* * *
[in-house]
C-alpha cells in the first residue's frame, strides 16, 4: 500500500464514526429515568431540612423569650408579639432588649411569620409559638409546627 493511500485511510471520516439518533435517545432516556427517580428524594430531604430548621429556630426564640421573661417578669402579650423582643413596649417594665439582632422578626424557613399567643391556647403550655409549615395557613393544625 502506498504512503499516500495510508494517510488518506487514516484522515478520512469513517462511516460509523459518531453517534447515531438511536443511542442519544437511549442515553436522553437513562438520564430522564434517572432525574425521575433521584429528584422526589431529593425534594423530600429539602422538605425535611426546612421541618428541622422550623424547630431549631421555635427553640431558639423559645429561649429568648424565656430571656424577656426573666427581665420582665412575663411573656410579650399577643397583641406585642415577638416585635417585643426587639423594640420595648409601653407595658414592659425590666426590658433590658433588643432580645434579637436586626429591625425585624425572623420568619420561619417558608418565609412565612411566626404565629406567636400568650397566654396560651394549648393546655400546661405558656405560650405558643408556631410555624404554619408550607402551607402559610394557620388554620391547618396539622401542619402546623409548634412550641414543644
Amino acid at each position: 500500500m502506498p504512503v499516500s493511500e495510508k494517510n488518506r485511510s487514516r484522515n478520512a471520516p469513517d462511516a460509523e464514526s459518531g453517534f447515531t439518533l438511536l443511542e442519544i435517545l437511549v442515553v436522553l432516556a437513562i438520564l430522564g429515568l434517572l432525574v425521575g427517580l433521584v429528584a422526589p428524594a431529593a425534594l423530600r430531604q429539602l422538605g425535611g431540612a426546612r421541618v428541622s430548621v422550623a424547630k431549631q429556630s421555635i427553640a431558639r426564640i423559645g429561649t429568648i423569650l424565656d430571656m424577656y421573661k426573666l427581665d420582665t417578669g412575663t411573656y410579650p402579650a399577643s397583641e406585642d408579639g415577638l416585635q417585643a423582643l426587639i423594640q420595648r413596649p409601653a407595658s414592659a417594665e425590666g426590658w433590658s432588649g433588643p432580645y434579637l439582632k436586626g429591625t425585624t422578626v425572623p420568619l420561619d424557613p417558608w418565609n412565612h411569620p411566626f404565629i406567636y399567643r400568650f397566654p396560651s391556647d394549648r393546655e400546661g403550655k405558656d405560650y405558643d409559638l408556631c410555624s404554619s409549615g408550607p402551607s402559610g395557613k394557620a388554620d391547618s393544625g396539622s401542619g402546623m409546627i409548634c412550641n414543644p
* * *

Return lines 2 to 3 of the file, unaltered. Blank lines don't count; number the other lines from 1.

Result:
C-alpha cells in the first residue's frame, strides 16, 4: 500500500464514526429515568431540612423569650408579639432588649411569620409559638409546627 493511500485511510471520516439518533435517545432516556427517580428524594430531604430548621429556630426564640421573661417578669402579650423582643413596649417594665439582632422578626424557613399567643391556647403550655409549615395557613393544625 502506498504512503499516500495510508494517510488518506487514516484522515478520512469513517462511516460509523459518531453517534447515531438511536443511542442519544437511549442515553436522553437513562438520564430522564434517572432525574425521575433521584429528584422526589431529593425534594423530600429539602422538605425535611426546612421541618428541622422550623424547630431549631421555635427553640431558639423559645429561649429568648424565656430571656424577656426573666427581665420582665412575663411573656410579650399577643397583641406585642415577638416585635417585643426587639423594640420595648409601653407595658414592659425590666426590658433590658433588643432580645434579637436586626429591625425585624425572623420568619420561619417558608418565609412565612411566626404565629406567636400568650397566654396560651394549648393546655400546661405558656405560650405558643408556631410555624404554619408550607402551607402559610394557620388554620391547618396539622401542619402546623409548634412550641414543644
Amino acid at each position: 500500500m502506498p504512503v499516500s493511500e495510508k494517510n488518506r485511510s487514516r484522515n478520512a471520516p469513517d462511516a460509523e464514526s459518531g453517534f447515531t439518533l438511536l443511542e442519544i435517545l437511549v442515553v436522553l432516556a437513562i438520564l430522564g429515568l434517572l432525574v425521575g427517580l433521584v429528584a422526589p428524594a431529593a425534594l423530600r430531604q429539602l422538605g425535611g431540612a426546612r421541618v428541622s430548621v422550623a424547630k431549631q429556630s421555635i427553640a431558639r426564640i423559645g429561649t429568648i423569650l424565656d430571656m424577656y421573661k426573666l427581665d420582665t417578669g412575663t411573656y410579650p402579650a399577643s397583641e406585642d408579639g415577638l416585635q417585643a423582643l426587639i423594640q420595648r413596649p409601653a407595658s414592659a417594665e425590666g426590658w433590658s432588649g433588643p432580645y434579637l439582632k436586626g429591625t425585624t422578626v425572623p420568619l420561619d424557613p417558608w418565609n412565612h411569620p411566626f404565629i406567636y399567643r400568650f397566654p396560651s391556647d394549648r393546655e400546661g403550655k405558656d405560650y405558643d409559638l408556631c410555624s404554619s409549615g408550607p402551607s402559610g395557613k394557620a388554620d391547618s393544625g396539622s401542619g402546623m409546627i409548634c412550641n414543644p